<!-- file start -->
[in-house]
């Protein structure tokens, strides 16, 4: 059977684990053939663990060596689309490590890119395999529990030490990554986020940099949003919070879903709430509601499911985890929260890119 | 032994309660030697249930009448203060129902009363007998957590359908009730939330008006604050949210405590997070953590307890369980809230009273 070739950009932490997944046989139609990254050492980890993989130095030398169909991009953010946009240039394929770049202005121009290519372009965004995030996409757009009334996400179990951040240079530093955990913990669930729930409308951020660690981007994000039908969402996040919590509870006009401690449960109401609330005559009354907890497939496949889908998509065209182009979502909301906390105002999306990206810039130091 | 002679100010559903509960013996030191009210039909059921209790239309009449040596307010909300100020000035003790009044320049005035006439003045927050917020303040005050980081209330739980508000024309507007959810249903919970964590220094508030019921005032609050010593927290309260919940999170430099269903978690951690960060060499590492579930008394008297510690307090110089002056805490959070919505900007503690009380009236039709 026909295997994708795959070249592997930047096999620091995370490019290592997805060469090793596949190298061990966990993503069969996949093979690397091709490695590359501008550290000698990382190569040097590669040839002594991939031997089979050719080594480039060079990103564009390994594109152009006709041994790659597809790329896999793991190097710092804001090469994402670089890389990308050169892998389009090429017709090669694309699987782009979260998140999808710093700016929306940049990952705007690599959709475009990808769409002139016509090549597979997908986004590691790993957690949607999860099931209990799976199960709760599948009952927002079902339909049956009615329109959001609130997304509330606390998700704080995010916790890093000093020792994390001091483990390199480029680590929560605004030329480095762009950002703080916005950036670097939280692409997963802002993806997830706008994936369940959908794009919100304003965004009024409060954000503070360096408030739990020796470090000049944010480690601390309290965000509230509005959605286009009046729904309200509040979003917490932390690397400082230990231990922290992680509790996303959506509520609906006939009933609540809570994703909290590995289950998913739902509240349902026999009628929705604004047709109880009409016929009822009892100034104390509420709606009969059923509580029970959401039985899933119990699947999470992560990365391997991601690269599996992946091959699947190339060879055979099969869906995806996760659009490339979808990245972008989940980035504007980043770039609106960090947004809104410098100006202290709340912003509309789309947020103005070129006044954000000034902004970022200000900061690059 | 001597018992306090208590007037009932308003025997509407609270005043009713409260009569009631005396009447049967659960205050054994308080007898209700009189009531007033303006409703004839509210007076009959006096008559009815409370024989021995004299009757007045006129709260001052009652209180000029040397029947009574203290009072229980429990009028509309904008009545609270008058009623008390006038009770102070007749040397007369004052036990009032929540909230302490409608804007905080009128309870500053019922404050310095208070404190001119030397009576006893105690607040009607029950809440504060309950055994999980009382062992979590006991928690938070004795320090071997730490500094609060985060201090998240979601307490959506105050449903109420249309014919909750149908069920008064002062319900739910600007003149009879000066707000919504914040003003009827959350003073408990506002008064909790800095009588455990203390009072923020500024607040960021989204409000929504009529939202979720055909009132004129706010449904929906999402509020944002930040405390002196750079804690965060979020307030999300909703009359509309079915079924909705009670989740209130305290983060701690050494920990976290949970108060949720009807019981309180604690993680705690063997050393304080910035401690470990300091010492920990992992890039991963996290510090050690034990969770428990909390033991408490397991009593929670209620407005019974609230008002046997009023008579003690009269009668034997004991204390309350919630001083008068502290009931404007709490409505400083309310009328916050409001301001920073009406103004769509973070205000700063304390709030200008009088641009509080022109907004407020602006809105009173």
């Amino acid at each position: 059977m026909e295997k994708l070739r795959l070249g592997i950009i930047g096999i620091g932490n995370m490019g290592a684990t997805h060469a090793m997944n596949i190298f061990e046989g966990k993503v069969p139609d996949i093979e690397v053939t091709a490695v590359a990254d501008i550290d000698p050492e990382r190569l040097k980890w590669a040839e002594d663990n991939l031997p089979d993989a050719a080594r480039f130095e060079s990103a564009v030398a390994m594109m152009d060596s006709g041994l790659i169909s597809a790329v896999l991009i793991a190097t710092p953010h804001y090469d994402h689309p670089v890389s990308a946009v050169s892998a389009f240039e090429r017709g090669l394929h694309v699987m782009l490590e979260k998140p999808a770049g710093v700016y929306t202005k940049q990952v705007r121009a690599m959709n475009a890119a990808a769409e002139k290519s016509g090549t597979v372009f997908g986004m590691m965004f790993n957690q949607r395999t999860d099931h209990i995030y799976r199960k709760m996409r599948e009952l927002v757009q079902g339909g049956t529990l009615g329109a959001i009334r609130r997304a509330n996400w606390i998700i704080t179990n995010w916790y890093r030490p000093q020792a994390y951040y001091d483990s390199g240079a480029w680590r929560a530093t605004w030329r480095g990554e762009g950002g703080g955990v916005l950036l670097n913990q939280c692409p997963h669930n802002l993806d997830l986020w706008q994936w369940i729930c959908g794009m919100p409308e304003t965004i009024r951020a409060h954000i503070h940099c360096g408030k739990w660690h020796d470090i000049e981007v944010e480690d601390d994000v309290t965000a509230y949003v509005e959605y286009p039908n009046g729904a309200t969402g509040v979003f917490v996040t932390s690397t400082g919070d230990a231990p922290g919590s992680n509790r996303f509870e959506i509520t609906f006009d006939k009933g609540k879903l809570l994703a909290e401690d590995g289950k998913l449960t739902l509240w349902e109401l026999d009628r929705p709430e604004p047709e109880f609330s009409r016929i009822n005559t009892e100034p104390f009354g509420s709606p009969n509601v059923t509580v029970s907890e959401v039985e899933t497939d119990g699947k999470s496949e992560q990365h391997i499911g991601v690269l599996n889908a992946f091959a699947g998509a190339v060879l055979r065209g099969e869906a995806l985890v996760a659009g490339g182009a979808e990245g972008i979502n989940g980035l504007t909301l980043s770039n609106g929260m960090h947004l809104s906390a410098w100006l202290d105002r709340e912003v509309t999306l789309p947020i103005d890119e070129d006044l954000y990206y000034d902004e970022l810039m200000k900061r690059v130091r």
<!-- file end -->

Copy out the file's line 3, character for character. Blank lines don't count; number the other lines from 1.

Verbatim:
């Amino acid at each position: 059977m026909e295997k994708l070739r795959l070249g592997i950009i930047g096999i620091g932490n995370m490019g290592a684990t997805h060469a090793m997944n596949i190298f061990e046989g966990k993503v069969p139609d996949i093979e690397v053939t091709a490695v590359a990254d501008i550290d000698p050492e990382r190569l040097k980890w590669a040839e002594d663990n991939l031997p089979d993989a050719a080594r480039f130095e060079s990103a564009v030398a390994m594109m152009d060596s006709g041994l790659i169909s597809a790329v896999l991009i793991a190097t710092p953010h804001y090469d994402h689309p670089v890389s990308a946009v050169s892998a389009f240039e090429r017709g090669l394929h694309v699987m782009l490590e979260k998140p999808a770049g710093v700016y929306t202005k940049q990952v705007r121009a690599m959709n475009a890119a990808a769409e002139k290519s016509g090549t597979v372009f997908g986004m590691m965004f790993n957690q949607r395999t999860d099931h209990i995030y799976r199960k709760m996409r599948e009952l927002v757009q079902g339909g049956t529990l009615g329109a959001i009334r609130r997304a509330n996400w606390i998700i704080t179990n995010w916790y890093r030490p000093q020792a994390y951040y001091d483990s390199g240079a480029w680590r929560a530093t605004w030329r480095g990554e762009g950002g703080g955990v916005l950036l670097n913990q939280c692409p997963h669930n802002l993806d997830l986020w706008q994936w369940i729930c959908g794009m919100p409308e304003t965004i009024r951020a409060h954000i503070h940099c360096g408030k739990w660690h020796d470090i000049e981007v944010e480690d601390d994000v309290t965000a509230y949003v509005e959605y286009p039908n009046g729904a309200t969402g509040v979003f917490v996040t932390s690397t400082g919070d230990a231990p922290g919590s992680n509790r996303f509870e959506i509520t609906f006009d006939k009933g609540k879903l809570l994703a909290e401690d590995g289950k998913l449960t739902l509240w349902e109401l026999d009628r929705p709430e604004p047709e109880f609330s009409r016929i009822n005559t009892e100034p104390f009354g509420s709606p009969n509601v059923t509580v029970s907890e959401v039985e899933t497939d119990g699947k999470s496949e992560q990365h391997i499911g991601v690269l599996n889908a992946f091959a699947g998509a190339v060879l055979r065209g099969e869906a995806l985890v996760a659009g490339g182009a979808e990245g972008i979502n989940g980035l504007t909301l980043s770039n609106g929260m960090h947004l809104s906390a410098w100006l202290d105002r709340e912003v509309t999306l789309p947020i103005d890119e070129d006044l954000y990206y000034d902004e970022l810039m200000k900061r690059v130091r």